While growing up in the 1950s and 1960s, first in Manhattan, then in northern New Jersey, and finally in the small New York suburb of Irvington-on-Hudson, Eve Marder didn’t feel particularly destined to become a scientist. “I loved biology,” she recalls, “but I also really loved English and history and everything else. I just liked all of learning.” When Marder headed off to Brandeis University in 1965, she intended to study politics and become a lawyer.
After her freshman year, however, Marder realized she missed science, so she switched her major to biology, although she still thought she’d go to law school. But the real turning point in her education—the one that set her firmly on her future career path—came during her junior year at Brandeis, while writing a paper on schizophrenia for a course in abnormal psychology. Her professor had casually mentioned in class the somewhat heretical view at the time that schizophrenia might be biologically based, caused by the inhibition of electrochemical signals in the brain. “I went to the library and read everything I could about inhibition of the brain, which wasn’t much at that time, and that’s when I decided to become a neuroscientist,” Marder recalls.
After graduating from Brandeis in 1969, Marder headed to the University of California, San Diego, for graduate school. At the time, very few women were pursuing advanced degrees in science, partly because of academic quotas. But in 1969, the military had just ended draft deferrals for male graduate students, so the number of men entering PhD programs that year plummeted—and the number of women accepted into the programs dramatically increased. “We suddenly had access,” says Marder. “My class was 50-50, gender neutral.”
It was while she was at UCSD that Marder was introduced to the neural network that was to define her career: the lobster stomatagastric-ganglion (STG) system. This circuit of 30 neurons controls the muscles that grind and move food through the digestive tract of lobsters, crabs, and other crustaceans. It is an example of a central-pattern generator, the same type of rhythmic neural circuitry that controls breathing and other automatic functions in humans. Marder recognized early on that the STG was extremely useful for research. Its neurons are relatively large, for example, and even when removed from the lobster and placed in a cell-culture dish, the STG continues to function for long periods of time. “It was possible to do experiments with the STG that you couldn’t possibly do with larger vertebrate preparations,” she says. “I just loved working with it.”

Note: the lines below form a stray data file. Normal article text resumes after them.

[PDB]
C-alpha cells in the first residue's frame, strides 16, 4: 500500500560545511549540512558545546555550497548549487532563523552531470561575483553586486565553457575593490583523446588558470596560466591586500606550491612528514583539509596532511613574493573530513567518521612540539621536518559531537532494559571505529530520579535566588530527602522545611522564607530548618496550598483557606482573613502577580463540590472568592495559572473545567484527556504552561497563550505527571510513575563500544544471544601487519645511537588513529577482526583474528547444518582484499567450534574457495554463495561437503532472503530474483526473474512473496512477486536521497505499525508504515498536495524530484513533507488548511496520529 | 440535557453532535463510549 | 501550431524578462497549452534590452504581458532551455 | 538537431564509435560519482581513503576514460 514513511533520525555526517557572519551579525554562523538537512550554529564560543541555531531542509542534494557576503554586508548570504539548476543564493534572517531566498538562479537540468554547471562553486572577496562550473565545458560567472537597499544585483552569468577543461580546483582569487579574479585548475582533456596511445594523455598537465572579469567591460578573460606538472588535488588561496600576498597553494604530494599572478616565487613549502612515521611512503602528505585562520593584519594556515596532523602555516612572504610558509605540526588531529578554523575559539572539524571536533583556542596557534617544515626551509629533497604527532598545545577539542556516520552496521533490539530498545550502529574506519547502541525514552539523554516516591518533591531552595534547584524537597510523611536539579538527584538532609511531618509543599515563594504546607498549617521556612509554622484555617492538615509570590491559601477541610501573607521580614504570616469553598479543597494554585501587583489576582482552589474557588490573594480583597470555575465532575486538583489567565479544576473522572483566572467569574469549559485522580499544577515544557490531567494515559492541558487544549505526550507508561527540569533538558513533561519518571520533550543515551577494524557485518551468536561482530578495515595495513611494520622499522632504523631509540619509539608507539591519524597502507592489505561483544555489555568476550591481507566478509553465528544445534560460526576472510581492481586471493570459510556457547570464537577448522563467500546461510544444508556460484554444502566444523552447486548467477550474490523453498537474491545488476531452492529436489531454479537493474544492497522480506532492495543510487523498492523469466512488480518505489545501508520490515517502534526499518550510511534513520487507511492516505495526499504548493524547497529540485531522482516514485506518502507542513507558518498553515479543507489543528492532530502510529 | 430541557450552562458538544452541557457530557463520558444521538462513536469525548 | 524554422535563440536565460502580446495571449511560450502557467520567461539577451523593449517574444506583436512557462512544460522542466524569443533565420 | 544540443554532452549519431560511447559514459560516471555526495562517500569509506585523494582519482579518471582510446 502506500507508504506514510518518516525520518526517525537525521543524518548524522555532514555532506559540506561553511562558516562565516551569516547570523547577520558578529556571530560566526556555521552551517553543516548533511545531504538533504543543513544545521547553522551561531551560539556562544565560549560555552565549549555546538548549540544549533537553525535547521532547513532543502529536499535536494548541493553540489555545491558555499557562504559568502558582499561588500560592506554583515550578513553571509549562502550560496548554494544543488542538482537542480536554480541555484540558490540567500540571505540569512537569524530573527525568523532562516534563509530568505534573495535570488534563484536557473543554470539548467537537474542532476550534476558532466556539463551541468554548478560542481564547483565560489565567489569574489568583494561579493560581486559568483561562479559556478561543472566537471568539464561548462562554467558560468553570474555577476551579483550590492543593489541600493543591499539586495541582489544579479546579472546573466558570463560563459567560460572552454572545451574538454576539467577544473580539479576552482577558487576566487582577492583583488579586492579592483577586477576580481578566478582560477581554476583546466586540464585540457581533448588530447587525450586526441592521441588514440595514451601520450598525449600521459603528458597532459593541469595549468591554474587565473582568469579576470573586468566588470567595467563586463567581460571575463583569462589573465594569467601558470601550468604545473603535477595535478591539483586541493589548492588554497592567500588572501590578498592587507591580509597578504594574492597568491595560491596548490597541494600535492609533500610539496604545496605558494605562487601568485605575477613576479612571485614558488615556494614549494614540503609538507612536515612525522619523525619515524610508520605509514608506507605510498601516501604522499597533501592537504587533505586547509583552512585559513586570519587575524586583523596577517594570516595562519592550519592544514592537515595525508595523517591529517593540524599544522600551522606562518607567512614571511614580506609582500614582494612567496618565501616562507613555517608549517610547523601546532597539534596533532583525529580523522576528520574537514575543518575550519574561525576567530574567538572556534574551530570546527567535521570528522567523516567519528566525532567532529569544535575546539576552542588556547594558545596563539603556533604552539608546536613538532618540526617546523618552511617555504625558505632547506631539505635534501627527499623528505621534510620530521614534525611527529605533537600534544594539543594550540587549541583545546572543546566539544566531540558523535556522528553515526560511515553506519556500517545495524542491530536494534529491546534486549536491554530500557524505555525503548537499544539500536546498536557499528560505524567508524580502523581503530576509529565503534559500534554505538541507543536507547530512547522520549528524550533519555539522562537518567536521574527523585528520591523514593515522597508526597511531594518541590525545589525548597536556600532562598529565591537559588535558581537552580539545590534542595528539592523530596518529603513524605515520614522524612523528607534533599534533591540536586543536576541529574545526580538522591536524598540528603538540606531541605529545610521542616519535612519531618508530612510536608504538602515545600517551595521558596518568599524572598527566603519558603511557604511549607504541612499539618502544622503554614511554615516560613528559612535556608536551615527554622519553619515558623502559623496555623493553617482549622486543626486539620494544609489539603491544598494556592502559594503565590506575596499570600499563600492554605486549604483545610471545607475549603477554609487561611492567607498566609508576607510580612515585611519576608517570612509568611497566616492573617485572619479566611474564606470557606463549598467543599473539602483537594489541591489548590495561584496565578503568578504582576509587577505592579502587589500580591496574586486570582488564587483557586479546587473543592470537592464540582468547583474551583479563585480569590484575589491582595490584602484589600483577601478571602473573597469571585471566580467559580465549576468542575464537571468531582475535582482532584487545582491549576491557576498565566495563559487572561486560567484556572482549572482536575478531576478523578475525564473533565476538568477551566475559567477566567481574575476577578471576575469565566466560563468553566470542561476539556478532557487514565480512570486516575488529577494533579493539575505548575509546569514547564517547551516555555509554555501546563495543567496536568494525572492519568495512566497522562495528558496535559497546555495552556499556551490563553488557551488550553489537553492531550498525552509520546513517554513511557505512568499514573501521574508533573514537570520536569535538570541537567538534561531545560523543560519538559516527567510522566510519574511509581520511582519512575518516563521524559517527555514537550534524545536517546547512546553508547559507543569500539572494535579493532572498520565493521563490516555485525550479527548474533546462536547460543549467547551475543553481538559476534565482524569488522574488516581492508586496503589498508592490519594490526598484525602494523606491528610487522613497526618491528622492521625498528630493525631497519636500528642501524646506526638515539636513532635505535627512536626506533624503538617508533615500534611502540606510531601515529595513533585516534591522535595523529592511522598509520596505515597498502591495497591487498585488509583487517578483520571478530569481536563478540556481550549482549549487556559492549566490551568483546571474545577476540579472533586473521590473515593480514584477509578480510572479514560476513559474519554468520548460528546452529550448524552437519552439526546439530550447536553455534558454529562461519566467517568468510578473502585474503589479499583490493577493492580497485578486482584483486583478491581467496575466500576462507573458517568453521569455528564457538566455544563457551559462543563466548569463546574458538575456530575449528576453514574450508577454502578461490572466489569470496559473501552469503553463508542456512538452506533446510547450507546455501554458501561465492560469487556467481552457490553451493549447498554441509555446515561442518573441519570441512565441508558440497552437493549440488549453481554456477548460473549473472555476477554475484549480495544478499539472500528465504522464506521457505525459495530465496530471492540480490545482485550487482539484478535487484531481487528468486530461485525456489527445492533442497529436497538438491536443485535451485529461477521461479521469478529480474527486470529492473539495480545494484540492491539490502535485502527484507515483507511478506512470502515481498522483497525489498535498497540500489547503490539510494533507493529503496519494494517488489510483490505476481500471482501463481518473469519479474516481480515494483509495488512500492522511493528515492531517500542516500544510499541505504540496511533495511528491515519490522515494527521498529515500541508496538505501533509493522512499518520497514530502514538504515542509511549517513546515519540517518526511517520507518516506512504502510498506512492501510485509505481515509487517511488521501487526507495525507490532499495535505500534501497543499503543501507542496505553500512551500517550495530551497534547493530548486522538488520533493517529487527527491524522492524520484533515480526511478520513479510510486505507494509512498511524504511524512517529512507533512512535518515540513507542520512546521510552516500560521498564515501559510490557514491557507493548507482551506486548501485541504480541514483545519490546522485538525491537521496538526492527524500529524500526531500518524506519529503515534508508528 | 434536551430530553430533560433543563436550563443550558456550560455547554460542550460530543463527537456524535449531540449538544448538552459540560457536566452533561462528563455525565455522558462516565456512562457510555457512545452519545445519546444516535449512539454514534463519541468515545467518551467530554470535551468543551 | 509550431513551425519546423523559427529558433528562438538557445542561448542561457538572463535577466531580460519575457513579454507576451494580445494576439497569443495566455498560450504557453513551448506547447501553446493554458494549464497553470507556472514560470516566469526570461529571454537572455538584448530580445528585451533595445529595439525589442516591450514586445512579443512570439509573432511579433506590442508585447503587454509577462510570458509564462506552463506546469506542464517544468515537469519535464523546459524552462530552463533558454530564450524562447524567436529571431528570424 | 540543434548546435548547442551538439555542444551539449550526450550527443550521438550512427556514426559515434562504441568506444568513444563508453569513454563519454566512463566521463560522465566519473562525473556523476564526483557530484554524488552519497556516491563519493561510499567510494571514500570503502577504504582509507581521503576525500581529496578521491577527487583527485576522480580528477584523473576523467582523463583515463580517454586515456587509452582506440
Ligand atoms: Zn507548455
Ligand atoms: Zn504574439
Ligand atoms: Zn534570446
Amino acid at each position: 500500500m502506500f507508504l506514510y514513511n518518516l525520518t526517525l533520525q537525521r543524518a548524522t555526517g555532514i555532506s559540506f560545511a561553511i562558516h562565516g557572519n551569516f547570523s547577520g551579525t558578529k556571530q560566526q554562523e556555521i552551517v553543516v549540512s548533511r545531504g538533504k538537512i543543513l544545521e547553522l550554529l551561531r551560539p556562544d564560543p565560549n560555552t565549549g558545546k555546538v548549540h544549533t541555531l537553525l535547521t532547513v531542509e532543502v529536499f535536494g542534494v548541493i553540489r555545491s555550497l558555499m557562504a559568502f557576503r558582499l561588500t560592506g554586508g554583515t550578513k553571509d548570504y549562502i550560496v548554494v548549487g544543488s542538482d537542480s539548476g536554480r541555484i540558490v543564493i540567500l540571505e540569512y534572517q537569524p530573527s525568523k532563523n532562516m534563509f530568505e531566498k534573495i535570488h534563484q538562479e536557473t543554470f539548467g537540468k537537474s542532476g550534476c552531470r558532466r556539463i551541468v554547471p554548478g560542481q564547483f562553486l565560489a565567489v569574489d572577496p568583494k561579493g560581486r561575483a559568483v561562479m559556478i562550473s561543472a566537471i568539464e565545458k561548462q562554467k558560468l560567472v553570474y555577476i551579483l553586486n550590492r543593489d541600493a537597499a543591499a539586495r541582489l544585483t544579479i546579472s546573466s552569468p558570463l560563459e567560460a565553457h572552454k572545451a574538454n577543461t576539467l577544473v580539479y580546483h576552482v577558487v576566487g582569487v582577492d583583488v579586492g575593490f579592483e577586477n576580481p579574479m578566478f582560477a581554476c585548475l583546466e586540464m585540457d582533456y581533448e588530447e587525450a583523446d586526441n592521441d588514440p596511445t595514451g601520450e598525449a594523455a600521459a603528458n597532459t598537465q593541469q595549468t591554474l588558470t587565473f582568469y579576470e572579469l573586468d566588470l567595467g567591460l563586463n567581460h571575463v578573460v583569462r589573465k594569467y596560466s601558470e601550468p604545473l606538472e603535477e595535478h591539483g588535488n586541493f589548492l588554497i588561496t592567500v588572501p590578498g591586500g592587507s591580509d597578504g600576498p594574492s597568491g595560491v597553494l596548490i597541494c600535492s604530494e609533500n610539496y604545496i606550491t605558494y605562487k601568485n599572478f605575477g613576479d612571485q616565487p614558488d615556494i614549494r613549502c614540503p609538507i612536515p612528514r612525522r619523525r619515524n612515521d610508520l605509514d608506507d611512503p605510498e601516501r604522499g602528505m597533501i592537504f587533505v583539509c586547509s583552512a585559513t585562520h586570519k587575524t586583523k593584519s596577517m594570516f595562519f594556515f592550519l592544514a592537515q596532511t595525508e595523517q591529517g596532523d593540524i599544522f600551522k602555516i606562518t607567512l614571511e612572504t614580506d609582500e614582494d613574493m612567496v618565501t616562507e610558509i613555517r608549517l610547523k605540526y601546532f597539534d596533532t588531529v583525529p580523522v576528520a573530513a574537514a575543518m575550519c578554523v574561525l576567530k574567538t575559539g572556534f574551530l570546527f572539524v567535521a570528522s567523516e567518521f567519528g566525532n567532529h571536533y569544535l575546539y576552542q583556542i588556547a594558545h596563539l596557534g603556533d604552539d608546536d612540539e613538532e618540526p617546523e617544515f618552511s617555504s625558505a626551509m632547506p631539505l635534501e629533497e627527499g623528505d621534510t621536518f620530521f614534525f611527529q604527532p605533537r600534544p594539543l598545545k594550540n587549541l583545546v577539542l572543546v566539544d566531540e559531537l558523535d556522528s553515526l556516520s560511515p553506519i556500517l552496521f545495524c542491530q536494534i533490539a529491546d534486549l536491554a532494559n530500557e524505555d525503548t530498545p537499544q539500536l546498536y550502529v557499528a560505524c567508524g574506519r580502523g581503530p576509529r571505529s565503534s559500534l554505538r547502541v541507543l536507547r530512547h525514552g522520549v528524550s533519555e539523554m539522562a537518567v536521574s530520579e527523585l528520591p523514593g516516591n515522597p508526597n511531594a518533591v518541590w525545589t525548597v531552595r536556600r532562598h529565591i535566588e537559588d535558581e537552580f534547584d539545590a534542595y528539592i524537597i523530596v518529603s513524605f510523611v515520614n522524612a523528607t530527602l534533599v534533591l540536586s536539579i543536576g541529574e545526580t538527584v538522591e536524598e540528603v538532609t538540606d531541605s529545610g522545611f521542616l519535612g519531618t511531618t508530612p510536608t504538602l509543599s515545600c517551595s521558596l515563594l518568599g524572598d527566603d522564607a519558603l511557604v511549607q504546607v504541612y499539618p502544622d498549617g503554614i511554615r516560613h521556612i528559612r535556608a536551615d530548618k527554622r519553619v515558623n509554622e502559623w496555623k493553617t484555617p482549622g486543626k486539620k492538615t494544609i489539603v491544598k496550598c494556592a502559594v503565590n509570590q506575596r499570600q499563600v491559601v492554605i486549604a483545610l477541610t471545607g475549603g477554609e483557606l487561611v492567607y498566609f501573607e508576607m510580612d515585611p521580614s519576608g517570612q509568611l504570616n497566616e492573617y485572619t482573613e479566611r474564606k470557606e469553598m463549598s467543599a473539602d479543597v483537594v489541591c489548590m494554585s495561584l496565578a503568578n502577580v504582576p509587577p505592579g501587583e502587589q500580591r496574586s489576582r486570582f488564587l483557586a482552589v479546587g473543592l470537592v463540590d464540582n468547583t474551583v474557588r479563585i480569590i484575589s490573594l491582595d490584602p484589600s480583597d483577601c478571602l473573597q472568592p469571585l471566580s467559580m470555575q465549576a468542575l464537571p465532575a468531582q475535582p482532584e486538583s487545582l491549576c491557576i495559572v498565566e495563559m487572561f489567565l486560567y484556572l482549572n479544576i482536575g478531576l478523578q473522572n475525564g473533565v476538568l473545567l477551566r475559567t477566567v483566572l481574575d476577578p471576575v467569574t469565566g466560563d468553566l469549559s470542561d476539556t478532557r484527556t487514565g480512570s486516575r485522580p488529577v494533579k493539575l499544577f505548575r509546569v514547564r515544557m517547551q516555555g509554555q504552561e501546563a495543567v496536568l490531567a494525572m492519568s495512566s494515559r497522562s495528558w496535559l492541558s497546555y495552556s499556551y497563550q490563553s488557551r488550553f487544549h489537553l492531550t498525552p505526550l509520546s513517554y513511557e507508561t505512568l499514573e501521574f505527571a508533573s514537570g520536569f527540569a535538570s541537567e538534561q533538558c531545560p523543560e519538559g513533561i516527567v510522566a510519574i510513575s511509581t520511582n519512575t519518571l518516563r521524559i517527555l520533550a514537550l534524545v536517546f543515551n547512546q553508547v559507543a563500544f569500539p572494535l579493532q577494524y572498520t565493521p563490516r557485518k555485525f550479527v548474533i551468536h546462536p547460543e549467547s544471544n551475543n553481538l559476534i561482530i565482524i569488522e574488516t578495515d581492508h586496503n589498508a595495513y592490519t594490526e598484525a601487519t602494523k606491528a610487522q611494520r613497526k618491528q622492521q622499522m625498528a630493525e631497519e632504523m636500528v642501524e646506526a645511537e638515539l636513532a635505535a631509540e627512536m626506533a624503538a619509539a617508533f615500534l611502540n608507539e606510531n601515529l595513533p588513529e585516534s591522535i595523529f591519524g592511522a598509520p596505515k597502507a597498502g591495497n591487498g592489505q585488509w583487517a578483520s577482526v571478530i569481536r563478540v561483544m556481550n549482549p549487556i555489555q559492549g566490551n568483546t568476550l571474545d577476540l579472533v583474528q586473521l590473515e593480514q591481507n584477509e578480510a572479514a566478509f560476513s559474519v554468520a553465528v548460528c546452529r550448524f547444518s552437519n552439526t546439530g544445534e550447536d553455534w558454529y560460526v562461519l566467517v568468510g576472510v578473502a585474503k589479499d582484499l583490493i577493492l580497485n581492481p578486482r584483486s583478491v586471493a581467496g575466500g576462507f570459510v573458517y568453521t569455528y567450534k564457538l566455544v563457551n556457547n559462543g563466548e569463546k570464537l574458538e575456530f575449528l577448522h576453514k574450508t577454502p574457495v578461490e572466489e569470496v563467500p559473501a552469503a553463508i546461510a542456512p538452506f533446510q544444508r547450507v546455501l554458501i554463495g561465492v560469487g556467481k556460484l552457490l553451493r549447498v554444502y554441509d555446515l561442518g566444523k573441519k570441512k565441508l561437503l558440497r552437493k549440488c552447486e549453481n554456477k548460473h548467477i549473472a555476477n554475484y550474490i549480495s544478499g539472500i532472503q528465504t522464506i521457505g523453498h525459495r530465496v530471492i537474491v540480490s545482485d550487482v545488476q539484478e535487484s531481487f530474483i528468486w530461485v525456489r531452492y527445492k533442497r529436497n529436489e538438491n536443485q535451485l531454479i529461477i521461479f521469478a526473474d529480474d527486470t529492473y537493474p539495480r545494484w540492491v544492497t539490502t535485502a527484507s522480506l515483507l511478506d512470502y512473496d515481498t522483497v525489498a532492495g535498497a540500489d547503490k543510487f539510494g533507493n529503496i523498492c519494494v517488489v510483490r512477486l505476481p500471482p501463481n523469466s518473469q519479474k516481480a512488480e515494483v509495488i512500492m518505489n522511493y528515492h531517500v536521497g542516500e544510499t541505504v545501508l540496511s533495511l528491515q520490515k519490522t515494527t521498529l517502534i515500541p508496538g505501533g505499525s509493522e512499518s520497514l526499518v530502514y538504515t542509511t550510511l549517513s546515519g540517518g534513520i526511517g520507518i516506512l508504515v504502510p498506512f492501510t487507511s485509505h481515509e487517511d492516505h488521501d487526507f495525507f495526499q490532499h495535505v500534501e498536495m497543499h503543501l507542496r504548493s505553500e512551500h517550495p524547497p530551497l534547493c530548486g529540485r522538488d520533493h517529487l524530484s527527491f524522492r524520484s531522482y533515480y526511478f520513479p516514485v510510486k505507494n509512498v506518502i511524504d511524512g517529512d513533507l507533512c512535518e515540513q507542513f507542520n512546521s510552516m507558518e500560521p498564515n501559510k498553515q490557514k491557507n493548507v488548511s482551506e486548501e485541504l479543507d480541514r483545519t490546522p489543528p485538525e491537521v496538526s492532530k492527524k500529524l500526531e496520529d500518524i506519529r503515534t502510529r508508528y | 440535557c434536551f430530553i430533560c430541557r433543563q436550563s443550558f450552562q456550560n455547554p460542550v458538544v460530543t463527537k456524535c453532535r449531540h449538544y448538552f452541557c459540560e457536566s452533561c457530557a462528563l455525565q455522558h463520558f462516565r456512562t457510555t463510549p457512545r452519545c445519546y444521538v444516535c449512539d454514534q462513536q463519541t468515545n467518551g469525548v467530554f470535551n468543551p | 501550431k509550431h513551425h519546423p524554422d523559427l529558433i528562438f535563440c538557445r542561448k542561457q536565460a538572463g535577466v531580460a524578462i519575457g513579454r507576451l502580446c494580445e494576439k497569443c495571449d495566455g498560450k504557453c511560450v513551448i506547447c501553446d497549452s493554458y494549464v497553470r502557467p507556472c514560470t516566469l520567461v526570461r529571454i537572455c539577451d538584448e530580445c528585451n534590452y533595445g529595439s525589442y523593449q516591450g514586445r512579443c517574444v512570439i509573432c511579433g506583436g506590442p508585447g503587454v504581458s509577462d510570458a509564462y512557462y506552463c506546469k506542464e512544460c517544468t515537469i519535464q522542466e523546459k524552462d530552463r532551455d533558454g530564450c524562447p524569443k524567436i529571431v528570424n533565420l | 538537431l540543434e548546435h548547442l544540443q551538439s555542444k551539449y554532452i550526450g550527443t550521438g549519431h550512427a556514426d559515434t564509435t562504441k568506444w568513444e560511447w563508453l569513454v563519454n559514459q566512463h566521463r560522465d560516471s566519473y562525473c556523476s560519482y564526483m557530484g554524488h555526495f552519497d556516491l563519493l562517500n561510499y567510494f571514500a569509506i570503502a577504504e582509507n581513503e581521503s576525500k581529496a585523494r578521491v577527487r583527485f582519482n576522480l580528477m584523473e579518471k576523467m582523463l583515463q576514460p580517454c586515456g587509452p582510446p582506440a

Over the next few years, while completing her PhD at UCSD and her postdoctoral studies at the University of Oregon in Eugene and the Ecole Normale Superieure in Paris, France, Marder began making some remarkable and groundbreaking discoveries. At the time, scientists believed that the connections in neural circuits were hard-wired to produce a single and predictable pattern of output, or behavior. Marder discovered, however, that far from being fixed, the STG was remarkably plastic. It could alter both its parameters and its function in direct response to various neurotransmitters (endogenous chemicals that transmit messages between neurons), and it did this while still maintaining its basic integrity. Her discoveries of these “neuromodulators” marked a paradigm shift in how scientists viewed the architecture and function of all neural circuits, including those in humans.
In 1978, Marder returned to Brandeis University to join the biology department, where she has remained ever since. At Brandeis, in addition to continuing her research on the STG, Marder has helped pioneer the expansion of theoretical neuroscience, which uses computational and mathematical tools to quantify what nervous systems do and how they operate. As part of this effort, she developed, along with Columbia University’s Larry Abbott, PhD, a major experimental tool known as the dynamic clamp, which allows scientists to introduce mathematically modeled synaptic or other conductances into biological neurons. The device is now used worldwide for the study of neural systems at the cellular and circuitry levels.
More recently, Marder has been investigating how neural circuits maintain stability, or homeostasis, over long periods of time despite constant replacement of the ion channel proteins that give neurons their characteristic excitability properties, “It’s a fascinating problem to try and figure out how you can keep that machinery running perfectly for years and years while it’s constantly rebuilding itself without the machinery making too many mistakes,” says Marder.
Marder has received numerous honors and awards during her distinguished career, including memberships in the National Academy of Sciences and the American Academy of Arts and Sciences. In addition, she has inspired and mentored a long line of graduate students and postdoctoral researchers who are now at leading academic institutions around the world. She has also been active throughout her career in efforts to improve science education, research, and policy. In 2013, she was named to the National Institutes of Health working group for President Obama’s BRAIN (Brain Research through Advancing Innovative Technologies) initiative.
Marder lives in the Boston area with her husband, Arthur Wingfield, PhD, who is also a professor of neuroscience at Brandeis University. Marder says she enjoys going to theater and dance performances and reading good and bad books in her spare time. “But mostly,” she says, “I do science.”